London named Europe’s top performing city

Posted on 4 Dec 2017 by Jonny Williamson

London has topped an influential Europe-wide study of top-performing cities - with the UK claiming three spots in the top 10 and five out of the top 20.

London is Europe’s Best-Performing City, according to the Milken Institute’s inaugural Best-Performing Cities Europe Index – image courtesy of Pixabay.

The research by the Milken Institute used detailed data on job creation, wage growth and gross added value of hi-tech services and manufacturing industries to compile the rankings.

Inner London-East, with its dynamic economy, flourishing information and communication technology sectors, and skilled international workforce is Europe’s Best-Performing City, according to the Milken Institute’s inaugural Best-Performing Cities Europe Index.

In fact, three of London’s component regions classified by Eurostat’s Nomenclature of Territorial Units for Statistics ranked among the top tier of 279 regions evaluated in the report.

Stockholm, with its thriving tech community and advanced manufacturing sector, ranked a close second, while Budapest, which has been creating new jobs at an unparalleled pace, came in third. Overall, five U.K. cities/regions ranked in the top-20 while four were in Poland.

Ten best performing cities in Europe:

  1. Inner London-East, United Kingdom
  2. Stockholm, Sweden
  3. Budapest, Hungary
  4. Pomorskie, Poland (includes Gdańsk)
  5. Nord-Vest, Romania
  6. Dolnoslaskie, Poland (includes Wrocław)
  7. Berkshire, Buckinghamshire, and Oxfordshire, United Kingdom
  8. Oberbayern, Germany (includes Munich)
  9. Outer London-West and North West, United Kingdom
  10. Yugozapaden, Bulgaria (includes Sofia)

Minoli Ratnatunga, Milken Institute director of regional economic research and co-author of the study, said: “Inner London-East is among the most dynamic economies in Europe, leading all large metro areas in job growth over the last five years.

“We trace its economic rejuvenation to a combination of direct policy implementation—including the Big Bang that aided financial services and related growth in Canary Wharf—and organic entrepreneurial-led growth in a variety of digital content and technology areas.”

Ratnatunga noted that the majority of the data was drawn prior to the Brexit vote and the economic impact of that upcoming transition is yet to be fully assessed.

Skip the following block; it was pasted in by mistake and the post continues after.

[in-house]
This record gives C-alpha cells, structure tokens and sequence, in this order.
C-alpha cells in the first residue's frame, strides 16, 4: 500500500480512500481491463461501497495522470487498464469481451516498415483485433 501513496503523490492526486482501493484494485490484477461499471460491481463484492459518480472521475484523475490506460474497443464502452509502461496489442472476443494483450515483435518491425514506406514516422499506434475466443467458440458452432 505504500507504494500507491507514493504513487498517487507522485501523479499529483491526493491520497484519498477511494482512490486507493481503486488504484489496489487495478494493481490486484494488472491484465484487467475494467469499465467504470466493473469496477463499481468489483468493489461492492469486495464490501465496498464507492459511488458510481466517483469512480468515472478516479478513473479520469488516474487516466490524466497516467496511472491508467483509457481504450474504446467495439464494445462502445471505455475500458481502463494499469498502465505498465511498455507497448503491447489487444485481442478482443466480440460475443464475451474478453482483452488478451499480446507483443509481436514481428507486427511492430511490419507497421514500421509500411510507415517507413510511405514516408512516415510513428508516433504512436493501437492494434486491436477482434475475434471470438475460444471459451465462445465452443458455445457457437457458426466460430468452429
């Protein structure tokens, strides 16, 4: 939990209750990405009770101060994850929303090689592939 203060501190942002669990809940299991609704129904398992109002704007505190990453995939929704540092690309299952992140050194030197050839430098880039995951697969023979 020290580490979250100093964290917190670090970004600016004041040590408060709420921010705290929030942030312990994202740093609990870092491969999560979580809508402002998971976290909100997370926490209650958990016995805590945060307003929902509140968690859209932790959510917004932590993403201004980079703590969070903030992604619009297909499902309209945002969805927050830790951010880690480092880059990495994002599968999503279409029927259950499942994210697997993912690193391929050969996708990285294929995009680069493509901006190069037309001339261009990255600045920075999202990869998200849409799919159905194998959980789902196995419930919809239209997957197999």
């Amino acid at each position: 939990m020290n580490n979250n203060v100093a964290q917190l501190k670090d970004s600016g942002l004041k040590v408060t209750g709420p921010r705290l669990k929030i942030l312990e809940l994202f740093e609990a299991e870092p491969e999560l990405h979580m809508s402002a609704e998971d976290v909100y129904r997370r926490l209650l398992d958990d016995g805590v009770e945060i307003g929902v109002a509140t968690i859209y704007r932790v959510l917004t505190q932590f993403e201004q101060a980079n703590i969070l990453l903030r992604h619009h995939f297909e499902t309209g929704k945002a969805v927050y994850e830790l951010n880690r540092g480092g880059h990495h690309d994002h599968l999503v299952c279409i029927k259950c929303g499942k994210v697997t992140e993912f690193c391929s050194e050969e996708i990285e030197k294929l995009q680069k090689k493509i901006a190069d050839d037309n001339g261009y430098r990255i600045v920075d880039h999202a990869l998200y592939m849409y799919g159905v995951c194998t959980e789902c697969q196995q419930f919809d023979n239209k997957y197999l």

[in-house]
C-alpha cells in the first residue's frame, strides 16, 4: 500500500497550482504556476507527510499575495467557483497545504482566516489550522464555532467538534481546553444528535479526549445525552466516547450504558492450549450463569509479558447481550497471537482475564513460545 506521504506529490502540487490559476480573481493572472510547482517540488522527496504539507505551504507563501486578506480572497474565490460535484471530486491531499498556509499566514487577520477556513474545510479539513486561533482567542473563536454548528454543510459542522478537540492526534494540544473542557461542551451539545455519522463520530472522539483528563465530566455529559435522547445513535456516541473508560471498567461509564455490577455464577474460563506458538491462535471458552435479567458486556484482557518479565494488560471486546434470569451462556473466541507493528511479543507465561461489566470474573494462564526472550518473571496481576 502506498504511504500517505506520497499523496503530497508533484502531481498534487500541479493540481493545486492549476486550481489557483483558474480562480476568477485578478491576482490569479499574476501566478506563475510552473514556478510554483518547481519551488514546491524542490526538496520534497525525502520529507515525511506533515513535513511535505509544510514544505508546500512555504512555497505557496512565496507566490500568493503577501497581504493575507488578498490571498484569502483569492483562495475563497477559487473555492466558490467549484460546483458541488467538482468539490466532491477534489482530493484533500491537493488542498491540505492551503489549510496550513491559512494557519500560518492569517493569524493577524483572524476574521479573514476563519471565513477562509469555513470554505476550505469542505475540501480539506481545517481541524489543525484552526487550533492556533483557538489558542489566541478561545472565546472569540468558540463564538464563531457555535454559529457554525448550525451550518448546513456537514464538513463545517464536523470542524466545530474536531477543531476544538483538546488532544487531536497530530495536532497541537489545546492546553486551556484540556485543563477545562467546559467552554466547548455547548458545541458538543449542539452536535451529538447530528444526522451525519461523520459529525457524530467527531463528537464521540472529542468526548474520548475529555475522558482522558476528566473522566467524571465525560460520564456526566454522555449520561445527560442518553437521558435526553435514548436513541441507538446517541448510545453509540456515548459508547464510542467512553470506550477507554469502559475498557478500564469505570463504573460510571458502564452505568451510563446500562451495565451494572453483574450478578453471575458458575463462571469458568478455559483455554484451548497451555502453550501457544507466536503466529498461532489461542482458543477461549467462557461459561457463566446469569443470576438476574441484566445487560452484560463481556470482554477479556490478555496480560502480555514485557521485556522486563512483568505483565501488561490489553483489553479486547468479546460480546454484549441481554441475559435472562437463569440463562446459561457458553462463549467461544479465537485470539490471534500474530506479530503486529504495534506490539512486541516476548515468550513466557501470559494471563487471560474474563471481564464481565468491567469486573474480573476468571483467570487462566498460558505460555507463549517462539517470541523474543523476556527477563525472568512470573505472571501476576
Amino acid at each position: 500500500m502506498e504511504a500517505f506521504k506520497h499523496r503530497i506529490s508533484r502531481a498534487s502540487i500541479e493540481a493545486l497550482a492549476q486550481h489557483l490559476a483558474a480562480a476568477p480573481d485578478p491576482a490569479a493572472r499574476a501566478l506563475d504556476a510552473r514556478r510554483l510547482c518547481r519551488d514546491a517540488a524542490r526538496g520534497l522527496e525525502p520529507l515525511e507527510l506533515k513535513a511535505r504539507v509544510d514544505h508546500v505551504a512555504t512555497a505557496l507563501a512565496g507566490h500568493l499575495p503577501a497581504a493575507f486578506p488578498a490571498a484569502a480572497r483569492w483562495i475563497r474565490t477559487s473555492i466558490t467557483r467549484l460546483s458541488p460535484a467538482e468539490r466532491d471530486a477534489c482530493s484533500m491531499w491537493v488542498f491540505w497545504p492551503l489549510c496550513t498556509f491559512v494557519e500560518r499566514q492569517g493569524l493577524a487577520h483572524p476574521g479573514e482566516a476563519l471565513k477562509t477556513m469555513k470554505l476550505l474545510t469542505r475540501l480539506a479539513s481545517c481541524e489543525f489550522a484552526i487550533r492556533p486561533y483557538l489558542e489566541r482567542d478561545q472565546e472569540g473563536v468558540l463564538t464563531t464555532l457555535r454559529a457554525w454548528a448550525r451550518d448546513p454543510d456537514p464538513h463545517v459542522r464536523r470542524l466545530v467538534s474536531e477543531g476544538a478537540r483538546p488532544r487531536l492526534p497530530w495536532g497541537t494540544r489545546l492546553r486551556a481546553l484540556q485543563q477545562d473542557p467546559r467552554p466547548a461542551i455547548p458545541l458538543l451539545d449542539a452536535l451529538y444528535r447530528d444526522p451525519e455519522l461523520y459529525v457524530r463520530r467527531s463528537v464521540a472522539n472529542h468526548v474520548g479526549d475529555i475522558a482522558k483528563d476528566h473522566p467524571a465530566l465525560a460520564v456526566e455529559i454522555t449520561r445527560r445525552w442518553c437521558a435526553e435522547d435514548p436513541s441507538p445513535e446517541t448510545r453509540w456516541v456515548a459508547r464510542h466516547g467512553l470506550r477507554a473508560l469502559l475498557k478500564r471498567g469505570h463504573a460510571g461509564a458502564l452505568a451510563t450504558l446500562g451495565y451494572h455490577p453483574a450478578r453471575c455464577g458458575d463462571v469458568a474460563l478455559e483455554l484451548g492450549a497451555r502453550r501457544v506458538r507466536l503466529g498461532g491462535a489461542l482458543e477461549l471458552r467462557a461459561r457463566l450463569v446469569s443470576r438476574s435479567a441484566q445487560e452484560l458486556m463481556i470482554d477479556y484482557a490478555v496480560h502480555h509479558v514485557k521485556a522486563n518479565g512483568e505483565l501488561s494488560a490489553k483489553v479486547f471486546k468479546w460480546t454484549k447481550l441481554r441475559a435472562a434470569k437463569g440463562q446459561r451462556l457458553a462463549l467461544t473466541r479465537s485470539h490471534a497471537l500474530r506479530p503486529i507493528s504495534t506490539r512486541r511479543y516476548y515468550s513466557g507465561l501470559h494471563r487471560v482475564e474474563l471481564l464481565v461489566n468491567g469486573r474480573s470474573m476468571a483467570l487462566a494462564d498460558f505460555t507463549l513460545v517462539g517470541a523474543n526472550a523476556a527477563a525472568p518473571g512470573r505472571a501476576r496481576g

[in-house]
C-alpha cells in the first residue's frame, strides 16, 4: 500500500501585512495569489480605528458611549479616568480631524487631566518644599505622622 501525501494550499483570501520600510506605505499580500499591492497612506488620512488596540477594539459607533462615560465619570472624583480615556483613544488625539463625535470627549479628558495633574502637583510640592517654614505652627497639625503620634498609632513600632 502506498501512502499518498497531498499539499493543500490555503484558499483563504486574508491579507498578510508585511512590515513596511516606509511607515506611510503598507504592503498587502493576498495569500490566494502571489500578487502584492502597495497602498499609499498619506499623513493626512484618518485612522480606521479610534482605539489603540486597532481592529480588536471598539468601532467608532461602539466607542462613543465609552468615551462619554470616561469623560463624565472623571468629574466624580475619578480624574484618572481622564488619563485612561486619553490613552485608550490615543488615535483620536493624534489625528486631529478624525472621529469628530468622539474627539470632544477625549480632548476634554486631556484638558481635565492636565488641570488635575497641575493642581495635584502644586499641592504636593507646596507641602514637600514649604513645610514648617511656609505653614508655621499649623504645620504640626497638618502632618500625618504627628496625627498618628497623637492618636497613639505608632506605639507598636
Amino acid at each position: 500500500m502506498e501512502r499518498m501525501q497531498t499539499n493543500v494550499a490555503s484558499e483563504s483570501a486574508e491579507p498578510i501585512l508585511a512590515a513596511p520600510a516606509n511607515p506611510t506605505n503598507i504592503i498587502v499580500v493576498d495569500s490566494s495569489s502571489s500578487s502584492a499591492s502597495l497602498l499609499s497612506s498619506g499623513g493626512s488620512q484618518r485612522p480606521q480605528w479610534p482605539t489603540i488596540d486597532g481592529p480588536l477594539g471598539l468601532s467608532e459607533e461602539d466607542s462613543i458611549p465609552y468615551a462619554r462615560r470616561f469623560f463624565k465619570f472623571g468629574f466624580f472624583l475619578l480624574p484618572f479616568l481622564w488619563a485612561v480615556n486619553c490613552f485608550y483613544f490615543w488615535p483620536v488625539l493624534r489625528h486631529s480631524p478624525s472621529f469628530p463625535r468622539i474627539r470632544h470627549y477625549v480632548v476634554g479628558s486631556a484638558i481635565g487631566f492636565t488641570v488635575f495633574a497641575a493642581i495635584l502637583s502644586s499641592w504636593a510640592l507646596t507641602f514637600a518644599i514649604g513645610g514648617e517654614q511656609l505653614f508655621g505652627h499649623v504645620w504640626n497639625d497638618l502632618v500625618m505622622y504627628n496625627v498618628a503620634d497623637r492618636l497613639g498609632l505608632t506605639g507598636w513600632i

Jasmine Whitbread, CEO of London First, said: “Being recognised as the best performing city in Europe by the Milken Institute is testament to London’s economic dynamism, diversity, and position as a global investment hub.

“East London’s particular success shows how political will can underpin entrepreneurial zeal to create growth, investment, and jobs across a number of major sectors.

But, as we navigate Brexit, we will have to work hard to keep our capital at the top—and that means Government delivering the right policies for continued access to talented people and building the homes and transport links they need. Not just in London, but across the whole of the U.K.”

The Milken Institute’s Best-Performing Cities (BPC) Europe index provides an objective benchmark for examining which regional strategies are succeeding.

Based on the Milken Institute’s long-standing evaluation of U.S. metropolitan areas, BPC Europe uses outcomes-based metrics including job creation, wage gains, manufacturing, and skilled service industry concentration to evaluate the relative performance of European regions.

Kevin Klowden, executive director of the Milken Institute’s Center for Regional Economics, said: “While global politics and business cycles are key external forces acting on regional economies, top performing regions invest in strategies that capitalize on competitive advantages and weather challenges better than their peers.

“Our goal is to help businesses, investors, industry associations, development agencies, government officials, academics, and public-policy groups monitor and evaluate how well their region is adapting to and planning for both current and future economic trends.”